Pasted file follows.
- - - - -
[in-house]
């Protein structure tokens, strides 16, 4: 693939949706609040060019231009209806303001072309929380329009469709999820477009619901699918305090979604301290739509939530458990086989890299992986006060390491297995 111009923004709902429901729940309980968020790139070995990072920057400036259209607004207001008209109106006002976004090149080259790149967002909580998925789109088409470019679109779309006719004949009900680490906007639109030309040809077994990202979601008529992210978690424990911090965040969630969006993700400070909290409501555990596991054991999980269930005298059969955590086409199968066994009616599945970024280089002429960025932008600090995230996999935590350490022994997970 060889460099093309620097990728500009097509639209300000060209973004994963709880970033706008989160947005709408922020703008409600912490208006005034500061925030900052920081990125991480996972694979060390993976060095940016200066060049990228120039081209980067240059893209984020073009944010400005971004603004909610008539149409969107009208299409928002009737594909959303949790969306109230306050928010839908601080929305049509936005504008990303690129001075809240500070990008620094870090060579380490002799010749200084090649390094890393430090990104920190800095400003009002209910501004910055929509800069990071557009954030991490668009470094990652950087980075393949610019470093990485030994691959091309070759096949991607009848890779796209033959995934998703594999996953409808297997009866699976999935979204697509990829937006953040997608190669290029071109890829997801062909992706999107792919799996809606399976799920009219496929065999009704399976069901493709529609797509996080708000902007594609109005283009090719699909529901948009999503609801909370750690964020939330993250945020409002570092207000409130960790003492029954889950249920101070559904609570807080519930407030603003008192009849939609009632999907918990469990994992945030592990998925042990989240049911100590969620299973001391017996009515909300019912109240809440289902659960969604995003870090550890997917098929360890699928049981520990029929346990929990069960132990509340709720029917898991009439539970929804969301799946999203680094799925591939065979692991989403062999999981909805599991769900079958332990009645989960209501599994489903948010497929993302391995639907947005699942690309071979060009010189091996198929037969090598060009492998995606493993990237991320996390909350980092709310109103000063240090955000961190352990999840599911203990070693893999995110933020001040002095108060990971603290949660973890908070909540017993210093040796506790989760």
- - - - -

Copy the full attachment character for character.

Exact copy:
[in-house]
């Protein structure tokens, strides 16, 4: 693939949706609040060019231009209806303001072309929380329009469709999820477009619901699918305090979604301290739509939530458990086989890299992986006060390491297995 111009923004709902429901729940309980968020790139070995990072920057400036259209607004207001008209109106006002976004090149080259790149967002909580998925789109088409470019679109779309006719004949009900680490906007639109030309040809077994990202979601008529992210978690424990911090965040969630969006993700400070909290409501555990596991054991999980269930005298059969955590086409199968066994009616599945970024280089002429960025932008600090995230996999935590350490022994997970 060889460099093309620097990728500009097509639209300000060209973004994963709880970033706008989160947005709408922020703008409600912490208006005034500061925030900052920081990125991480996972694979060390993976060095940016200066060049990228120039081209980067240059893209984020073009944010400005971004603004909610008539149409969107009208299409928002009737594909959303949790969306109230306050928010839908601080929305049509936005504008990303690129001075809240500070990008620094870090060579380490002799010749200084090649390094890393430090990104920190800095400003009002209910501004910055929509800069990071557009954030991490668009470094990652950087980075393949610019470093990485030994691959091309070759096949991607009848890779796209033959995934998703594999996953409808297997009866699976999935979204697509990829937006953040997608190669290029071109890829997801062909992706999107792919799996809606399976799920009219496929065999009704399976069901493709529609797509996080708000902007594609109005283009090719699909529901948009999503609801909370750690964020939330993250945020409002570092207000409130960790003492029954889950249920101070559904609570807080519930407030603003008192009849939609009632999907918990469990994992945030592990998925042990989240049911100590969620299973001391017996009515909300019912109240809440289902659960969604995003870090550890997917098929360890699928049981520990029929346990929990069960132990509340709720029917898991009439539970929804969301799946999203680094799925591939065979692991989403062999999981909805599991769900079958332990009645989960209501599994489903948010497929993302391995639907947005699942690309071979060009010189091996198929037969090598060009492998995606493993990237991320996390909350980092709310109103000063240090955000961190352990999840599911203990070693893999995110933020001040002095108060990971603290949660973890908070909540017993210093040796506790989760």